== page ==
Mourning Dove

Fiction - Southern
234 Pages
Reviewed on 08/31/2018
Buy on Amazon

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Author Biography

Claire Fullerton grew up in Memphis, TN and now lives in Malibu, CA. She is the author of contemporary fiction, "Dancing to an Irish Reel," set in Connemara, Ireland, where she once lived. Dancing to an Irish Reel is a finalist in the 2016 Kindle Book Review Awards, and a 2016 Readers' Favorite. Claire is the author of "A Portal in Time," a paranormal mystery that unfolds in two time periods, set on California's hauntingly beautiful Monterey Peninsula, in a village called Carmel-by-the-Sea. Both of Claire's novels are published by Vinspire Publishing. Her third novel, Mourning Dove, is a Southern family saga, published in June, 2018 by Firefly Southern Fiction. She is one of four contributors to the book, Southern Seasons, with her novella, Through an Autumn Window, to be published in November 2018 by Firefly Southern Fiction. Claire is represented by Julie Gwinn, of The Seymour Literary Agency

    Book Review

Reviewed by Amanda Rofe for Readers' Favorite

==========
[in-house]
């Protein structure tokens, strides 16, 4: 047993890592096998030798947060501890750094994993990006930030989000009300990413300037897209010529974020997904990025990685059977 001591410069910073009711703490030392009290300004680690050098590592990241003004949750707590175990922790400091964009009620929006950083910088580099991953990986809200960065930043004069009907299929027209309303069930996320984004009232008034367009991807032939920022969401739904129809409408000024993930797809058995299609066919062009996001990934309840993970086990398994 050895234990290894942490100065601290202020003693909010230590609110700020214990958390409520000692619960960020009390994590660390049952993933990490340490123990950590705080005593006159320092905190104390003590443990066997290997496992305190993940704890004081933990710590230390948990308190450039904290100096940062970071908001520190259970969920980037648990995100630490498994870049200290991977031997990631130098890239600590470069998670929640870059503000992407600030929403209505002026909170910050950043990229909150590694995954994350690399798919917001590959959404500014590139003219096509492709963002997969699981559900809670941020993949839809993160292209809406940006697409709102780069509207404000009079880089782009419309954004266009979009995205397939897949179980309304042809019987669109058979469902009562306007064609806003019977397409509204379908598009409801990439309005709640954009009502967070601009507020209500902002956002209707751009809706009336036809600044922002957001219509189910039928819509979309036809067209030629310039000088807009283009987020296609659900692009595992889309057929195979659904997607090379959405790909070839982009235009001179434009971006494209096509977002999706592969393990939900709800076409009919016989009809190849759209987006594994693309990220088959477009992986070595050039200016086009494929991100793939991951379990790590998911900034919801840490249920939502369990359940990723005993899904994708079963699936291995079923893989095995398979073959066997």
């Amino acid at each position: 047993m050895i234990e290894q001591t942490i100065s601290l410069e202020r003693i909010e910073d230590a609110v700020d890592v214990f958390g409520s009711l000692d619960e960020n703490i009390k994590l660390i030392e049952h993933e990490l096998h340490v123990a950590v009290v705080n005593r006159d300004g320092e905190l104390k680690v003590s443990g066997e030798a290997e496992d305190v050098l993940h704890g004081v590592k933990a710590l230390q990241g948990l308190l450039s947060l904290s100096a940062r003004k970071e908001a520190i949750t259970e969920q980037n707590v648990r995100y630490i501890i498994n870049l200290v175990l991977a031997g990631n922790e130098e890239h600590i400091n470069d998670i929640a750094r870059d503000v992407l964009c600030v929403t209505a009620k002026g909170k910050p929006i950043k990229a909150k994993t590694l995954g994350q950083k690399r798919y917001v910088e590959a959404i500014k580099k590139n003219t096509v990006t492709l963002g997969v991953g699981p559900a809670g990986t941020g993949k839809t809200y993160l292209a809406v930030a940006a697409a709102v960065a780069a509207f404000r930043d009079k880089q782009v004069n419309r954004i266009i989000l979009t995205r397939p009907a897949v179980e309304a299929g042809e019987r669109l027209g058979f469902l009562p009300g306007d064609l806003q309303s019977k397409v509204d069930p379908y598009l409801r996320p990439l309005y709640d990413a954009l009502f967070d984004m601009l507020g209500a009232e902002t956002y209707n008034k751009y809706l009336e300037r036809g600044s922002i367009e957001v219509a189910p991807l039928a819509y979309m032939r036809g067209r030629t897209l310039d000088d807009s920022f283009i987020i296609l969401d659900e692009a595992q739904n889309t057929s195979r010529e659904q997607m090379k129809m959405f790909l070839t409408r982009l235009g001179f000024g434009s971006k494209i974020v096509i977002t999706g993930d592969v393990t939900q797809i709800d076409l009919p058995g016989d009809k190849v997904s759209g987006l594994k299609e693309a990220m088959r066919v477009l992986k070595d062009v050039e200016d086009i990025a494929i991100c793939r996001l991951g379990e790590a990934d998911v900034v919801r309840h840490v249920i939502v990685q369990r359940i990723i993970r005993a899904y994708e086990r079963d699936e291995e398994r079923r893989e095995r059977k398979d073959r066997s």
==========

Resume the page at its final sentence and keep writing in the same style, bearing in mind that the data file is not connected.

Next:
Mourning Dove by Claire Fullerton is historical fiction at its best. The novel begins in America during the 1960s and charts the lives of Posey and her two offspring, Millie and Finley. Originally from Minnesota, the two youngsters are shunted to their mother's childhood home in Memphis. Here, they become immersed in tradition and a set of bewildering societal rules. Posey, who has been trained in the nuances and manners required to survive in such an environment, is in her element. She is like a musician playing expertly to a tune she knows off by heart. The children watch and learn, but never fully become a part of the Memphis experience. This book weaves a story of wealth and privilege which buffered families against tragedy but did not fully protect them from it.